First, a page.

Think of annuities as only an old person’s product? Think again.
During a webcast held yesterday morning, appropriately titled, “Not Your Grandfather’s Annuity: Why Fixed Index Annuities Make Sense in Today’s Low-Interest Environment,” Eric Taylor, vice president and national sales manager, annuity sales, at Genworth Financial, and Kim O’Brien, executive director of the National Association of Fixed Annuities (NAFA), both spoke of younger people’s growing interest in the product.
In fact, O’Brien recalled how her 30-year-old niece recently said that she wanted to know more about the fixed indexed annuities. “It’s starting to hit younger people,” she said.
Taylor said the product’s target market is skewing younger, from the traditional consumer in their early 60s, to those in their mid-to-late-50s.
In the opening of the webcast, the duo elaborated on why consumers of any age would find a fixed indexed annuity an attractive investment option. These trends have been documented by numerous studies on the future of retirement in the U.S. that detail the market forces and demographics at work.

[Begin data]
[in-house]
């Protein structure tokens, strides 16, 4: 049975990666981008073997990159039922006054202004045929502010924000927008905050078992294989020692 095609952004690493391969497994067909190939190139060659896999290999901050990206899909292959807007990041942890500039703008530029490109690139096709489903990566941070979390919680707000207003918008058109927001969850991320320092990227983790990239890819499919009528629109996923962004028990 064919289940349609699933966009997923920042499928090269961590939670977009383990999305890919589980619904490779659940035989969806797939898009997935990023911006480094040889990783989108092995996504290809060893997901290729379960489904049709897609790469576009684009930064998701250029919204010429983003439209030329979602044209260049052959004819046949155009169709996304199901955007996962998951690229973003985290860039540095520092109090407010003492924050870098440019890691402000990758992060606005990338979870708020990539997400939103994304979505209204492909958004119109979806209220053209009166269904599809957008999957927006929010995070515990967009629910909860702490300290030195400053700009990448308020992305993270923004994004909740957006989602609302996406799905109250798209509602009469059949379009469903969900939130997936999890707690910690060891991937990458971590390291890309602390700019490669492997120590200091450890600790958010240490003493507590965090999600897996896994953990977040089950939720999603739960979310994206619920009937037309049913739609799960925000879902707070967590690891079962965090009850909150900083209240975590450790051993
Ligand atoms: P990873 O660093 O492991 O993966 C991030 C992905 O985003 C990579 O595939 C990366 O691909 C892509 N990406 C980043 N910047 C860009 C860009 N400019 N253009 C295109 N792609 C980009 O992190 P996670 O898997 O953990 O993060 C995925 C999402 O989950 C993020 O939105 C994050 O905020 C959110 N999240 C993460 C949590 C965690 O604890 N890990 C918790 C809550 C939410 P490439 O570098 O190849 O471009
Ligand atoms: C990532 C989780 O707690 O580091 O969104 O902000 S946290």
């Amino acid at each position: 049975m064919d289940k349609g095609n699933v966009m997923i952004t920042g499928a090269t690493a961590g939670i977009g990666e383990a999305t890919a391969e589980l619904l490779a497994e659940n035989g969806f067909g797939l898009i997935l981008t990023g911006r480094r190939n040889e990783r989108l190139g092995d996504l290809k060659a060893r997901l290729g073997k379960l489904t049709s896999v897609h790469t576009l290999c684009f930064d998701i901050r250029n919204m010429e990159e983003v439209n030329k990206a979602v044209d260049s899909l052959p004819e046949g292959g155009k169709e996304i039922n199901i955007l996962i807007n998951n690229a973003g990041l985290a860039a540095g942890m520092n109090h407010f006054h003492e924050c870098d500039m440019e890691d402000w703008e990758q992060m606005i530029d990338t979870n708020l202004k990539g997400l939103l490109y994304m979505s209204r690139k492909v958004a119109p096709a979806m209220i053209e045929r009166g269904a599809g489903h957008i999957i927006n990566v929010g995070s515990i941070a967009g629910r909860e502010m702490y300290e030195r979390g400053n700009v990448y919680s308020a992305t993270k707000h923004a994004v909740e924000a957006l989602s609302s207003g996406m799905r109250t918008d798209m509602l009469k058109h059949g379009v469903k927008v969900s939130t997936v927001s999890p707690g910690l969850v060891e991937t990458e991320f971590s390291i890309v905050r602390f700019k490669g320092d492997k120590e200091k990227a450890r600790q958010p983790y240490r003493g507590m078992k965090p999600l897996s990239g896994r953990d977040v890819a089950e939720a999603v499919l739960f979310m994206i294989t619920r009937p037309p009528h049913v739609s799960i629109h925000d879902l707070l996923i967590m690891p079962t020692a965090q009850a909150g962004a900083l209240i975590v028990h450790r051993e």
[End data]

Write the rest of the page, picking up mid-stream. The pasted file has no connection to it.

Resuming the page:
Years of market volatility and low interest rates have led people to seek a vehicle that acts as a buffer against stock market gyrations; guarantees an income stream in retirement; and provides a measure of growth beyond other safe money alternatives like a CD. “A fixed indexed annuity can do that,” Taylor said.
At the same time, that collective mindset has collided with a dramatic drop in the number of people getting retirement income from a traditional employer defined-benefit (DB) plan. And that includes the tidal wave of baby boomers hitting retirement age.
Back in 1983, there were about 180,000 defined benefit plans in the U.S. In 2010, that number has fallen to less than 20,000. According to O’Brien, by 2013, DB plans will tally between 15,000 and 10,000. “They’ve gone away almost completely,” she said.